Grigory Ryzhakov – Russian Writer

Cacti: Pioneers of Plants. Learning from Nature

Blooming Cylindropuntia, Tenerife, Canary islands

I have a primal (if not primitive) quality I share with some curious animals. Did you ever see squirrels hiding nuts and magpies stealing sparkling things like watches or rings? I believe it may be a quirky instinct of collecting, stocking things up, though this is not a scientist’s guess.

I love collecting things, not obsessively, but still more than an average person. My biggest collecting crazes have been and still are house plants. Over the years I’ve grown hundreds of various plants at home, then at the uni, and when I moved from Russia to the UK I continued surrounding myself with plants especially cacti, as they are small and you can fit many of them on your window-sill.

In recent years, all my collecting hobbies have been replaced with books, blogging and singing-songwriting, but I still keep about twenty cacti at work.

I can’t have more, it’s pain for re-plant them. Prickly pears are not very hand-shake friendly. I learned it when me and my friend Kirill lost our way a bit while hiking in the Tenerife island: when we run out of water, the fruits of Opuntia cactus was the only source of drinkable liquid we could find. The cactus, I may be exaggerating, saved our lives. The photo below is the testimony.

I’m happily lurking behind an Opuntia cactus having survived the two day hike, Tenerife, Canary Islands, March 2008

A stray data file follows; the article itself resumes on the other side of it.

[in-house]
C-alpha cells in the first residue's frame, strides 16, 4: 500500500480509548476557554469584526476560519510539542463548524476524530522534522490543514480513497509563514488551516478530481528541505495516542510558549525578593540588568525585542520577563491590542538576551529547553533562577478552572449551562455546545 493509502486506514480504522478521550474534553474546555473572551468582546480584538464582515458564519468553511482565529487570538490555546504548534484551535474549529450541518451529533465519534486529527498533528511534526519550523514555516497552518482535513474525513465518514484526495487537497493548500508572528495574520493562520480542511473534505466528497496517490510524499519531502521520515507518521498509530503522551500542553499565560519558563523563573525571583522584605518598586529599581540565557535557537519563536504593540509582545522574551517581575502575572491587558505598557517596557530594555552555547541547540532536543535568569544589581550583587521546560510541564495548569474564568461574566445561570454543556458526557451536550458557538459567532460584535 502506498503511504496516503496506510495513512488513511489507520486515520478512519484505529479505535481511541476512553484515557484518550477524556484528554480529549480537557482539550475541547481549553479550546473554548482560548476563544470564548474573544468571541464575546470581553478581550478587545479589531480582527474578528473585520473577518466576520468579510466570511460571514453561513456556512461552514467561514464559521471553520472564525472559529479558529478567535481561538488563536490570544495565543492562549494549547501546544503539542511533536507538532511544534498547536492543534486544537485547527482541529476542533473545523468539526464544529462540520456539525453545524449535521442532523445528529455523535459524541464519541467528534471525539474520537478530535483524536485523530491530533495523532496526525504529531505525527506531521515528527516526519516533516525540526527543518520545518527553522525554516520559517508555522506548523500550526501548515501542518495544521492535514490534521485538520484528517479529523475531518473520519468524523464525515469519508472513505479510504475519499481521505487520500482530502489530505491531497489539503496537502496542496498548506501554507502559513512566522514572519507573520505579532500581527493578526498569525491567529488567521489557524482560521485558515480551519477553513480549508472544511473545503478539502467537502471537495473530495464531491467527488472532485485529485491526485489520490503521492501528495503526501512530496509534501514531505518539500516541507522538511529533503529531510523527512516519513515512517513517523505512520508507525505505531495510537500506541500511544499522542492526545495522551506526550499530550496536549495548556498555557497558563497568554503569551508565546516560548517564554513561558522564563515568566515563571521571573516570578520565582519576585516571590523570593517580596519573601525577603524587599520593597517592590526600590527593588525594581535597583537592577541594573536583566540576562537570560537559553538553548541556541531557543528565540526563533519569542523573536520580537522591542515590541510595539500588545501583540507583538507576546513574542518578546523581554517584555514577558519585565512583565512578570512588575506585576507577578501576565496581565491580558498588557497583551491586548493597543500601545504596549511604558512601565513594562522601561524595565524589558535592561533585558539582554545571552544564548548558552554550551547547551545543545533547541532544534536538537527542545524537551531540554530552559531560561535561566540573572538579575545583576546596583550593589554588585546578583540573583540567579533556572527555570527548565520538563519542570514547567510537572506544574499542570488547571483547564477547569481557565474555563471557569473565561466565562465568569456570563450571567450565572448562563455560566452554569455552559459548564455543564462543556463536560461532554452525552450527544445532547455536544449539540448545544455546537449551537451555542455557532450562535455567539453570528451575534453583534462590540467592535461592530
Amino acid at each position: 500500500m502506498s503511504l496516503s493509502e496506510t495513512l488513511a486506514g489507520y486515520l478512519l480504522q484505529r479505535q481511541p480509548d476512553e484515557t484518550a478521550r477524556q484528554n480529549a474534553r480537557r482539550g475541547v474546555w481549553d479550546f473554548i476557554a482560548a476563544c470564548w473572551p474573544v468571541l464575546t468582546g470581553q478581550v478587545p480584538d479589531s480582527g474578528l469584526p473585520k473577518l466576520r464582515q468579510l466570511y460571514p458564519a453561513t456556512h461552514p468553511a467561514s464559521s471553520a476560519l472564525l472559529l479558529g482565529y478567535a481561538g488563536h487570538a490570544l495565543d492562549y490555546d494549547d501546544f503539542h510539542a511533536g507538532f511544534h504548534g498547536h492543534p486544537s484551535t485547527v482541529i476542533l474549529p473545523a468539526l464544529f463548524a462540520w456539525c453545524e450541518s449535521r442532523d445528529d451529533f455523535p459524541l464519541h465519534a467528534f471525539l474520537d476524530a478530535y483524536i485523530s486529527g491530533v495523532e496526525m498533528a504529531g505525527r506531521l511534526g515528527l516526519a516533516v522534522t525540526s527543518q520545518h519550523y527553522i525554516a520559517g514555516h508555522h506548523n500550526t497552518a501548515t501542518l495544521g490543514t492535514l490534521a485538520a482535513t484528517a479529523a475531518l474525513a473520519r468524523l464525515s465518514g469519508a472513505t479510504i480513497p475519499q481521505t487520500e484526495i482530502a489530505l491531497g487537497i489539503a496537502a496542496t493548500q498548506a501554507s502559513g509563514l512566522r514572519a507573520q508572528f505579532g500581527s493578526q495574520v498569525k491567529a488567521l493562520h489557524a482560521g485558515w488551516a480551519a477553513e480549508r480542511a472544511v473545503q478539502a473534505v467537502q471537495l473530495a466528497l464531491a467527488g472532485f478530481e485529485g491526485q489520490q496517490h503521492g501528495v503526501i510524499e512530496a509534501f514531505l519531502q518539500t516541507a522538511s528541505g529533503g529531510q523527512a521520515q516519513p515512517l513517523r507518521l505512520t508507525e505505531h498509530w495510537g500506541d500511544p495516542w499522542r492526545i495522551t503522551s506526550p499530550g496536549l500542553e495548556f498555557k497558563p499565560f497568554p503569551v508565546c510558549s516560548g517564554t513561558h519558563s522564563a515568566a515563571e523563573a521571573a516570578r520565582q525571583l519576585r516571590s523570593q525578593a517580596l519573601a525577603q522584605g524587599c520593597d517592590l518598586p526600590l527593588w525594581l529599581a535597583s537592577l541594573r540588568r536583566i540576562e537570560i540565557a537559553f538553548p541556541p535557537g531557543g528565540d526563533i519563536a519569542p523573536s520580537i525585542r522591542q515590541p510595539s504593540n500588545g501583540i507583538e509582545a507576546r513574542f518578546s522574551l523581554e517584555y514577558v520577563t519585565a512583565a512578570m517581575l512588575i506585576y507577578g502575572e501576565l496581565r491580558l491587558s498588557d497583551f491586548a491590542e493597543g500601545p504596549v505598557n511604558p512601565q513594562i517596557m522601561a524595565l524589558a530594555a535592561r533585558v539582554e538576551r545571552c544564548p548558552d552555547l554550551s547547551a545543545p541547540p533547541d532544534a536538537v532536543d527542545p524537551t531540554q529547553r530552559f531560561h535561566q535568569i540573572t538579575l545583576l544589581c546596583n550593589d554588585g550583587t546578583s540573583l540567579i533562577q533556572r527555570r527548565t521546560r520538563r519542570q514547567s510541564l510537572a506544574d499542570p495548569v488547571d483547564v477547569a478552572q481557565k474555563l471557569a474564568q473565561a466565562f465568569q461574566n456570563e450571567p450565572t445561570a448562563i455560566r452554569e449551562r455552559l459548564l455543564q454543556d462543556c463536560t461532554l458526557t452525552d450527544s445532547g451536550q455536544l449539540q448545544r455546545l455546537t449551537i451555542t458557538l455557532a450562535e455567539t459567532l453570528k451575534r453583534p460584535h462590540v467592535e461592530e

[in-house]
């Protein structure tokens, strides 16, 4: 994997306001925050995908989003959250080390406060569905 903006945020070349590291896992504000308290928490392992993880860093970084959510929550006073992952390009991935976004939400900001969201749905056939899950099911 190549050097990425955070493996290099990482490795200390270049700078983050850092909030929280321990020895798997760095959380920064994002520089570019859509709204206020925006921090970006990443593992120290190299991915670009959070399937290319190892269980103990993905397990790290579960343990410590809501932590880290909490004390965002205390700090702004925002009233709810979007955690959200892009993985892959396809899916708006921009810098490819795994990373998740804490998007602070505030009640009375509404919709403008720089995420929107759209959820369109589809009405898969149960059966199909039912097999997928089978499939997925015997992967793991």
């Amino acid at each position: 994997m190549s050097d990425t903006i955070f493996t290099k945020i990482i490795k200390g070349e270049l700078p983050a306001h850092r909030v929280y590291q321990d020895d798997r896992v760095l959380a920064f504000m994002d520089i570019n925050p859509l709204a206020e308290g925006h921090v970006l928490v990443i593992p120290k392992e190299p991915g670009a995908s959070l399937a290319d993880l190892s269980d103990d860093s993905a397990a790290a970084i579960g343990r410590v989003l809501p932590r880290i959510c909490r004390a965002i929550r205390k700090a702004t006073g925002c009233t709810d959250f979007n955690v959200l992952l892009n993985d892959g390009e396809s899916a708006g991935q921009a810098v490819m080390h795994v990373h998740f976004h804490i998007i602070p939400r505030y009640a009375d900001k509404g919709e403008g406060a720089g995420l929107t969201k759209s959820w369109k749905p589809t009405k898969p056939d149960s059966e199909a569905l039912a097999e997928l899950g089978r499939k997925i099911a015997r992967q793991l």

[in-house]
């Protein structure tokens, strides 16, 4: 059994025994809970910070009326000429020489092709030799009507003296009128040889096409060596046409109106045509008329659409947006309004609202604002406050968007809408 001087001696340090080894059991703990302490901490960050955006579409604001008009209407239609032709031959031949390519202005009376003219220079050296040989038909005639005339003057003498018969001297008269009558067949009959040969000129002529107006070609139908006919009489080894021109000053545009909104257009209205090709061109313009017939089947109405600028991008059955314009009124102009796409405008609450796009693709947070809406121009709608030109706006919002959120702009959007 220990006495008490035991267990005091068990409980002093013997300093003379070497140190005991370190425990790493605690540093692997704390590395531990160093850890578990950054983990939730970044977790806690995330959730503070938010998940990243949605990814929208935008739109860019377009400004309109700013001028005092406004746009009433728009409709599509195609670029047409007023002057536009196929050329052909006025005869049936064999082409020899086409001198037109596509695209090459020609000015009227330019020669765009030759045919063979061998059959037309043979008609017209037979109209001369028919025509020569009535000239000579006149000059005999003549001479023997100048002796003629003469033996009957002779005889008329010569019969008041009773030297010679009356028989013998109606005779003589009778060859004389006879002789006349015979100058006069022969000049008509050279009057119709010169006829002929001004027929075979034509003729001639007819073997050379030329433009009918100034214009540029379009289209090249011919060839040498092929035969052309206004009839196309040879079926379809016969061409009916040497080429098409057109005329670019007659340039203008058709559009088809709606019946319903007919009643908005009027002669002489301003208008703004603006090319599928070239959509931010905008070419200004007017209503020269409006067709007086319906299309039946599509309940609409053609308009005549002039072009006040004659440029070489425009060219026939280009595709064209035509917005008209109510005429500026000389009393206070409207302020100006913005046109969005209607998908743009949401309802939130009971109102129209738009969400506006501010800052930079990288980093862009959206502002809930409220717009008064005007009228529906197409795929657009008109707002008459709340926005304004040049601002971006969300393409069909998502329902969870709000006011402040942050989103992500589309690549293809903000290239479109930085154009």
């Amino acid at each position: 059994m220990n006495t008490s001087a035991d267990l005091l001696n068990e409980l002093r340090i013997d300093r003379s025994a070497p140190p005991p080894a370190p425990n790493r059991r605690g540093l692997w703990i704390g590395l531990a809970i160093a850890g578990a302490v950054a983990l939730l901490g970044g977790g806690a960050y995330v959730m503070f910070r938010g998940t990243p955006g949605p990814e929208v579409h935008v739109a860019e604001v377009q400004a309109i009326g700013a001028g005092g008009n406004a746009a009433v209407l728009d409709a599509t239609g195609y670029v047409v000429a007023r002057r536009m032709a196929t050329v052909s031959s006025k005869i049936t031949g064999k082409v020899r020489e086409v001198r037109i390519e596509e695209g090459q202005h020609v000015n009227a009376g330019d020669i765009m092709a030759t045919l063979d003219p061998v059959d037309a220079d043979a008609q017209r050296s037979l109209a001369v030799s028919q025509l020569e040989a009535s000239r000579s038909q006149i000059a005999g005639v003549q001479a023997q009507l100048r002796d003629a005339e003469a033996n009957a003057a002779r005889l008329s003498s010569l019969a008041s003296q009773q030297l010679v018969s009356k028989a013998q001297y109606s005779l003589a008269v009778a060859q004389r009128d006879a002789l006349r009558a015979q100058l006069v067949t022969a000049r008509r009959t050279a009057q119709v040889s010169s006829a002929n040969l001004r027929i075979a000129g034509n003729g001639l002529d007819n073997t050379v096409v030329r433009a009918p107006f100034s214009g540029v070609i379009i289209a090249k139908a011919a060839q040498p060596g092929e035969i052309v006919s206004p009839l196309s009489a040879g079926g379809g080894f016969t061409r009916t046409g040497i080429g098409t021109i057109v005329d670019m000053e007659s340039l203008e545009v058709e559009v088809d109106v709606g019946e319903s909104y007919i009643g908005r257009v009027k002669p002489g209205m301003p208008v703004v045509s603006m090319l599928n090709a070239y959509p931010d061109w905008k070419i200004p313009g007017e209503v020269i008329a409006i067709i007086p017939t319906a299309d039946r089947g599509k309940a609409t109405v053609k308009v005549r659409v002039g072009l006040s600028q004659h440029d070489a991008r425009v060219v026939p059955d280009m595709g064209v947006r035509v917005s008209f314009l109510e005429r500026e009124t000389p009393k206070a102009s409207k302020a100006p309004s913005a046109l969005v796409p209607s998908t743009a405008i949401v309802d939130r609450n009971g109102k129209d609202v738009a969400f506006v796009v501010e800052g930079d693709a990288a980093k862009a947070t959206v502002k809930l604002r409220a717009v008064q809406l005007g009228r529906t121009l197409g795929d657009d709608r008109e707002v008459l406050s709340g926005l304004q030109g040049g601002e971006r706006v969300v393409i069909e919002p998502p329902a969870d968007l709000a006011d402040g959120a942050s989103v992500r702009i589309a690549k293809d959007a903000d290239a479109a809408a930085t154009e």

My two decade-long experience with cacti made me think about them as little geniuses. Indeed, what can we, humans, learn about life and ourselves from cacti?

Resilience – Cacti are desert plants evolved to live in the extreme conditions of massive solar irradiation, blazing heat and almost complete lack of water. They are not a bunch of wimps: where other plants perish, cacti thrive. Humans can also adapt to difficult environments (take Inuits). Sometimes it’s good to go and live where no one else can survive. Struggling to compete in an overcrowded industry? Why not to explore new niches. Start-up businesses are all about it.

Innovation for Adaptation – Cacti had to develop multiple devices to cope with their harsh habitats. They got rid of leaves – the smaller surface area the more water is kept in. They also use thorns for protection against herbivores. They metabolise the sun energy via a type of photosynthesis, which is unique for desert plants, called CAM (crassulacean acid metabolism), and use pigments and cuticle as their sunscreen, etc. All these features are an example of functional design. So if you want to be better at something, try new ways of doing things and think about how they can be incorporated into your workflow/leisure to benefit you.

Presentation/Visibility – Cacti are almost exclusively pollinated by insects and bats, so they had to develop appealing flowers for that purpose. Often a cactus flower is even bigger than the plant bearing it and it’s filled up with delicious nectar and pollen. How do their pollinators find them? Cactus flowers produce fragrant compounds and their pigments can reflect ultraviolet, so bats and insects can spot it.
It’s the same for any entrepreneur – if you have a product you want to deliver to consumer, then you and your product have to look as fine as possible and you need to have a good marketing strategy (incentives/freebees are your nectar and advertising/sociability are your scent/color).

The cactus family consists of over 3000 species, but that’s only a tiny bit of the arid floral diversity. There’s always a new niche to explore even in places where you think it’s impossible to be done. Is there such a place on Earth?


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